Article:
from the 2185-EXPLOITABLES!-NIB!-BID-NOW!!! dept
Now, an aider and abettor has thrown Unwired Planet 2,185 additional trolling devices.
Last week, Unwired Planet, a patent licensing company that once upon a time was an Internet services company called Openwave, announced a deal to acquire a portfolio of 2,185 U.S. and international patents and patents pending from Ericsson.In other words, Ericsson will profit from any litigation or settlements Unwired Planet manages to extract from tech companies. Pretty good money, if you don't mind being part of the problem. Mulica was on hand again to put lipstick on the troll-pig with plenty of words that dance around the shakedown-and-sue "business model" Unwired is calling a "corporate strategy" these days.
The company said the deal “significantly broaden[s] Unwired Planet’s Mobile Internet-focused portfolio,” including 753 U.S. issued patents related to 2G, 3G and LTE technologies. Ericsson will also contribute 100 additional patent annually to Unwired Planet from 2014 through 2018. Terms call for Unwired Planet to compensate Ericsson with certain ongoing rights in future revenues generated from the enlarged patent portfolio. Unwired Planet will also grant Ericsson a license to the Company’s enlarged patent portfolio.
Unwired Planet CEO Mike Mulica said in a statement that his company looks forward to “leveraging a strong, multi-dimensional patent portfolio and furthering discussions with key industry players who are interested in licensing these inventions to protect and further build their product strategies.”Well, just replace "leveraging" with "exploiting" and "furthering discussions" with "shakedown letters" and "interested in" with "forced to" and we've got ourselves a sentence! For that matter, let's replace "protect and further build" with "tentatively move forward in a highly litigious atmosphere, infested with tapeworms sporting UP/E logos."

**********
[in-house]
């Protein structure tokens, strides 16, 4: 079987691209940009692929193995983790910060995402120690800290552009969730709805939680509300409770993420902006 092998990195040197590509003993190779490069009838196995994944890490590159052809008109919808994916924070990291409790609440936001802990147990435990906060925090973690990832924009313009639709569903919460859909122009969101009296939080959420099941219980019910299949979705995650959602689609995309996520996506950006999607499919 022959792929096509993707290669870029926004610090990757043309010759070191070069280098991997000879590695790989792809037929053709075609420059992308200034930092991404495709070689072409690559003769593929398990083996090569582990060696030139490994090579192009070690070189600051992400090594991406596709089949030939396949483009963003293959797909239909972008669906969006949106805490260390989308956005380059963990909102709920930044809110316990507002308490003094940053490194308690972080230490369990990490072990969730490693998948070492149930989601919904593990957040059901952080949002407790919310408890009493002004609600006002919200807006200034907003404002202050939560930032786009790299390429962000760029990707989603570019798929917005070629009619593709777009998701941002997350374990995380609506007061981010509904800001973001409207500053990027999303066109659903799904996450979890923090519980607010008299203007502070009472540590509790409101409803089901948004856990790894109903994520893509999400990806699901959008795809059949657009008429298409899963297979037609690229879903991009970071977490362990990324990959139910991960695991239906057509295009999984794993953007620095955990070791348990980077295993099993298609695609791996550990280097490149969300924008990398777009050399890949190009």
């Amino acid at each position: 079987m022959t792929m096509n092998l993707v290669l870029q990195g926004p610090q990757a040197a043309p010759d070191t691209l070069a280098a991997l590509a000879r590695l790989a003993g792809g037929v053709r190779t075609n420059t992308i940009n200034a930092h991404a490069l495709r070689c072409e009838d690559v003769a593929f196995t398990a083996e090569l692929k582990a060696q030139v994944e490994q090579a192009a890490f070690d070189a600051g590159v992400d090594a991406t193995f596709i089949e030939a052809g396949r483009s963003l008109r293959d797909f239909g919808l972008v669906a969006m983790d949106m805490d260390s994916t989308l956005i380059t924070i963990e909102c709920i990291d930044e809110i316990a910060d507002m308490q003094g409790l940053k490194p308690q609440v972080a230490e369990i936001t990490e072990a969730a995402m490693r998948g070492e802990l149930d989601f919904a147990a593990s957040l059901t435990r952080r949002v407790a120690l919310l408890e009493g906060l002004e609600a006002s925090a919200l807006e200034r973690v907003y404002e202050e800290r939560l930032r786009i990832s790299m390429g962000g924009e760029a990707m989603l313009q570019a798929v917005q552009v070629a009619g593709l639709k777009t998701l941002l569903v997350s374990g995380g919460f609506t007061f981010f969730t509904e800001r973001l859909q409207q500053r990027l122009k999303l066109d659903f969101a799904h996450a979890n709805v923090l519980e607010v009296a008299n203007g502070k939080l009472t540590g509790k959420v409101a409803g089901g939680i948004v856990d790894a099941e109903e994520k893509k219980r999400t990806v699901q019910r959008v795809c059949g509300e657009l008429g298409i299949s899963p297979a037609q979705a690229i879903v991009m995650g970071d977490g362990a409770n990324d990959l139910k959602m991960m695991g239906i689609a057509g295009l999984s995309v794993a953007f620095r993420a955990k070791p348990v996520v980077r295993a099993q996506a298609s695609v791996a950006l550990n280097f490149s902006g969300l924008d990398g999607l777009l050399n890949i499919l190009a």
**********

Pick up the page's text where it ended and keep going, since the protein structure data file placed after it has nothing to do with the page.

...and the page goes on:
The costs inflicted by the new hybrid tapeworm will, of course, be passed on to the end users in the form of increased costs, fewer innovations and East Texan accents. Ericsson will receive, in exchange for patents covering a broad swath of "telecommunications infrastructure" (and part of its
In addition, America itself will be blessed with several million more reasons for newly minted lawyers to embrace the patent field, which despite the best (but still very poorly done) efforts of the US government, still offers a good chance to make big money by doing little more than spamming successful companies with threatening letters.